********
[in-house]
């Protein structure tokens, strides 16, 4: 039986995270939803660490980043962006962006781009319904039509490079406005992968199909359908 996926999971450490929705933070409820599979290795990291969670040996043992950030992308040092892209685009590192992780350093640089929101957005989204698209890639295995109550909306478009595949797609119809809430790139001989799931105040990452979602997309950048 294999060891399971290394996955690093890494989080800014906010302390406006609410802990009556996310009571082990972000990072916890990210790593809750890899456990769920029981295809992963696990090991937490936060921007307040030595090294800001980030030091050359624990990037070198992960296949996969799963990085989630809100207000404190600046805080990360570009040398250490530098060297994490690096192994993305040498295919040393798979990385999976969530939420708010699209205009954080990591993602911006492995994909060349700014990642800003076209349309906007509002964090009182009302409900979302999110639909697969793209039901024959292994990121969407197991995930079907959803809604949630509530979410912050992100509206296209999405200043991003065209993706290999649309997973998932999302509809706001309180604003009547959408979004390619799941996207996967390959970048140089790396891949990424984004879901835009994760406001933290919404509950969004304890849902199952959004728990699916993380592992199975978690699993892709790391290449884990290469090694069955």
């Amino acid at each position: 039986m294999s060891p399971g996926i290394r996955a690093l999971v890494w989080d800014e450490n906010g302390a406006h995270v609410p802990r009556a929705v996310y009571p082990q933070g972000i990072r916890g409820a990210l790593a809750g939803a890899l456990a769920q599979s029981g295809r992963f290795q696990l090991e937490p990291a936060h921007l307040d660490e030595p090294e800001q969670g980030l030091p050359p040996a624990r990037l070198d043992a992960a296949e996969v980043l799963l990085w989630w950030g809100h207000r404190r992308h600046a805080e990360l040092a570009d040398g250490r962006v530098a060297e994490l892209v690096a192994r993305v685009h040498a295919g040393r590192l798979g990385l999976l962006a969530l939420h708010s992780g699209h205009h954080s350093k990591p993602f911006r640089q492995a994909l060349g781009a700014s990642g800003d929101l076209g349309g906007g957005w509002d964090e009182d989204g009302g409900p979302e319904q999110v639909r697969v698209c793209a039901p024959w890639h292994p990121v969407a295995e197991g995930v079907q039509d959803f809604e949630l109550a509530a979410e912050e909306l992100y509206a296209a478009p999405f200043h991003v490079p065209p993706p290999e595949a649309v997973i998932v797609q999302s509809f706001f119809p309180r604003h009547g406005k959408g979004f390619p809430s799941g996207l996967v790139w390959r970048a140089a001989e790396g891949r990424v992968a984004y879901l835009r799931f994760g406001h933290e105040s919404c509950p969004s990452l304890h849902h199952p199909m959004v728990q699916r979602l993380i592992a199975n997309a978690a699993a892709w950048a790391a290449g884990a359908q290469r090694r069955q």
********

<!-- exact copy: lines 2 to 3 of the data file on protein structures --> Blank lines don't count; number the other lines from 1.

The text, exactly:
């Protein structure tokens, strides 16, 4: 039986995270939803660490980043962006962006781009319904039509490079406005992968199909359908 996926999971450490929705933070409820599979290795990291969670040996043992950030992308040092892209685009590192992780350093640089929101957005989204698209890639295995109550909306478009595949797609119809809430790139001989799931105040990452979602997309950048 294999060891399971290394996955690093890494989080800014906010302390406006609410802990009556996310009571082990972000990072916890990210790593809750890899456990769920029981295809992963696990090991937490936060921007307040030595090294800001980030030091050359624990990037070198992960296949996969799963990085989630809100207000404190600046805080990360570009040398250490530098060297994490690096192994993305040498295919040393798979990385999976969530939420708010699209205009954080990591993602911006492995994909060349700014990642800003076209349309906007509002964090009182009302409900979302999110639909697969793209039901024959292994990121969407197991995930079907959803809604949630509530979410912050992100509206296209999405200043991003065209993706290999649309997973998932999302509809706001309180604003009547959408979004390619799941996207996967390959970048140089790396891949990424984004879901835009994760406001933290919404509950969004304890849902199952959004728990699916993380592992199975978690699993892709790391290449884990290469090694069955």
């Amino acid at each position: 039986m294999s060891p399971g996926i290394r996955a690093l999971v890494w989080d800014e450490n906010g302390a406006h995270v609410p802990r009556a929705v996310y009571p082990q933070g972000i990072r916890g409820a990210l790593a809750g939803a890899l456990a769920q599979s029981g295809r992963f290795q696990l090991e937490p990291a936060h921007l307040d660490e030595p090294e800001q969670g980030l030091p050359p040996a624990r990037l070198d043992a992960a296949e996969v980043l799963l990085w989630w950030g809100h207000r404190r992308h600046a805080e990360l040092a570009d040398g250490r962006v530098a060297e994490l892209v690096a192994r993305v685009h040498a295919g040393r590192l798979g990385l999976l962006a969530l939420h708010s992780g699209h205009h954080s350093k990591p993602f911006r640089q492995a994909l060349g781009a700014s990642g800003d929101l076209g349309g906007g957005w509002d964090e009182d989204g009302g409900p979302e319904q999110v639909r697969v698209c793209a039901p024959w890639h292994p990121v969407a295995e197991g995930v079907q039509d959803f809604e949630l109550a509530a979410e912050e909306l992100y509206a296209a478009p999405f200043h991003v490079p065209p993706p290999e595949a649309v997973i998932v797609q999302s509809f706001f119809p309180r604003h009547g406005k959408g979004f390619p809430s799941g996207l996967v790139w390959r970048a140089a001989e790396g891949r990424v992968a984004y879901l835009r799931f994760g406001h933290e105040s919404c509950p969004s990452l304890h849902h199952p199909m959004v728990q699916r979602l993380i592992a199975n997309a978690a699993a892709w950048a790391a290449g884990a359908q290469r090694r069955q």